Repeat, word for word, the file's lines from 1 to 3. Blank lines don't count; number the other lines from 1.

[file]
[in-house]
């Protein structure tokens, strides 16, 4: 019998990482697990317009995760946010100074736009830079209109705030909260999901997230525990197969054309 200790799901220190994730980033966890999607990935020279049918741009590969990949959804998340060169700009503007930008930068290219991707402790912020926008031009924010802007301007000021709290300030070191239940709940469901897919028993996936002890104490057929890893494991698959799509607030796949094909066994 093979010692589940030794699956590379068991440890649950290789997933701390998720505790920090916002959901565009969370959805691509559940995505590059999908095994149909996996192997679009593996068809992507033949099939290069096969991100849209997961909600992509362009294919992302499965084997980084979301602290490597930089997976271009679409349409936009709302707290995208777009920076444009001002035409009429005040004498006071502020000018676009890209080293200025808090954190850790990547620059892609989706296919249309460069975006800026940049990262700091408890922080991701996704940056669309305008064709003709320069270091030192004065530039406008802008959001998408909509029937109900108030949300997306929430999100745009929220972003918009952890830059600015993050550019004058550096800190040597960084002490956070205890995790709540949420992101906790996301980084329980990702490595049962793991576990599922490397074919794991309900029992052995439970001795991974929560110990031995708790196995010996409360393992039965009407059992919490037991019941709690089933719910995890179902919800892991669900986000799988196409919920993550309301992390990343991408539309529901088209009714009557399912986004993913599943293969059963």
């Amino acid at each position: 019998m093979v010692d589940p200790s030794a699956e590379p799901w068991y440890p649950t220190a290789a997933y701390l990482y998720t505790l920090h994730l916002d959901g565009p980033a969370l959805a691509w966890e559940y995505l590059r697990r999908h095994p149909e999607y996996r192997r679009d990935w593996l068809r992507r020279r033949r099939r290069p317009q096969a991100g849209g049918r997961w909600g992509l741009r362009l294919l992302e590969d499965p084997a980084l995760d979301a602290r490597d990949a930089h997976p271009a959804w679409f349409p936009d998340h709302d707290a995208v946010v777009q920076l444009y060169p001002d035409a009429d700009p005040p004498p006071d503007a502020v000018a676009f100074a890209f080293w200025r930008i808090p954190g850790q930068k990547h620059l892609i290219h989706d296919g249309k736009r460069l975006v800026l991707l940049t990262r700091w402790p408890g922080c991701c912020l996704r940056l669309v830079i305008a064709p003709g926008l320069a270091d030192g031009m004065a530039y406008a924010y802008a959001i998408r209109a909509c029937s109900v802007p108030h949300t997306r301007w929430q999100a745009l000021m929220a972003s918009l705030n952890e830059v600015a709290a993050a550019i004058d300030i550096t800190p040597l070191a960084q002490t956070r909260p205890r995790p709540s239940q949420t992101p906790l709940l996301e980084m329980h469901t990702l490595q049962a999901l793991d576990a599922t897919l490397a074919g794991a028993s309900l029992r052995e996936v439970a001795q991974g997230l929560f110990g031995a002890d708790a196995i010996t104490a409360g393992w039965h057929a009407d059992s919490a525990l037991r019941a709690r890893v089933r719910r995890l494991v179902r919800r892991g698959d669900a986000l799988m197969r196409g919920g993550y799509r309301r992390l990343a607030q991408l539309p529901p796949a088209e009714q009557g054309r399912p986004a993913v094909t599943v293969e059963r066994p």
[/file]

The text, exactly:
[in-house]
């Protein structure tokens, strides 16, 4: 019998990482697990317009995760946010100074736009830079209109705030909260999901997230525990197969054309 200790799901220190994730980033966890999607990935020279049918741009590969990949959804998340060169700009503007930008930068290219991707402790912020926008031009924010802007301007000021709290300030070191239940709940469901897919028993996936002890104490057929890893494991698959799509607030796949094909066994 093979010692589940030794699956590379068991440890649950290789997933701390998720505790920090916002959901565009969370959805691509559940995505590059999908095994149909996996192997679009593996068809992507033949099939290069096969991100849209997961909600992509362009294919992302499965084997980084979301602290490597930089997976271009679409349409936009709302707290995208777009920076444009001002035409009429005040004498006071502020000018676009890209080293200025808090954190850790990547620059892609989706296919249309460069975006800026940049990262700091408890922080991701996704940056669309305008064709003709320069270091030192004065530039406008802008959001998408909509029937109900108030949300997306929430999100745009929220972003918009952890830059600015993050550019004058550096800190040597960084002490956070205890995790709540949420992101906790996301980084329980990702490595049962793991576990599922490397074919794991309900029992052995439970001795991974929560110990031995708790196995010996409360393992039965009407059992919490037991019941709690089933719910995890179902919800892991669900986000799988196409919920993550309301992390990343991408539309529901088209009714009557399912986004993913599943293969059963």
């Amino acid at each position: 019998m093979v010692d589940p200790s030794a699956e590379p799901w068991y440890p649950t220190a290789a997933y701390l990482y998720t505790l920090h994730l916002d959901g565009p980033a969370l959805a691509w966890e559940y995505l590059r697990r999908h095994p149909e999607y996996r192997r679009d990935w593996l068809r992507r020279r033949r099939r290069p317009q096969a991100g849209g049918r997961w909600g992509l741009r362009l294919l992302e590969d499965p084997a980084l995760d979301a602290r490597d990949a930089h997976p271009a959804w679409f349409p936009d998340h709302d707290a995208v946010v777009q920076l444009y060169p001002d035409a009429d700009p005040p004498p006071d503007a502020v000018a676009f100074a890209f080293w200025r930008i808090p954190g850790q930068k990547h620059l892609i290219h989706d296919g249309k736009r460069l975006v800026l991707l940049t990262r700091w402790p408890g922080c991701c912020l996704r940056l669309v830079i305008a064709p003709g926008l320069a270091d030192g031009m004065a530039y406008a924010y802008a959001i998408r209109a909509c029937s109900v802007p108030h949300t997306r301007w929430q999100a745009l000021m929220a972003s918009l705030n952890e830059v600015a709290a993050a550019i004058d300030i550096t800190p040597l070191a960084q002490t956070r909260p205890r995790p709540s239940q949420t992101p906790l709940l996301e980084m329980h469901t990702l490595q049962a999901l793991d576990a599922t897919l490397a074919g794991a028993s309900l029992r052995e996936v439970a001795q991974g997230l929560f110990g031995a002890d708790a196995i010996t104490a409360g393992w039965h057929a009407d059992s919490a525990l037991r019941a709690r890893v089933r719910r995890l494991v179902r919800r892991g698959d669900a986000l799988m197969r196409g919920g993550y799509r309301r992390l990343a607030q991408l539309p529901p796949a088209e009714q009557g054309r399912p986004a993913v094909t599943v293969e059963r066994p």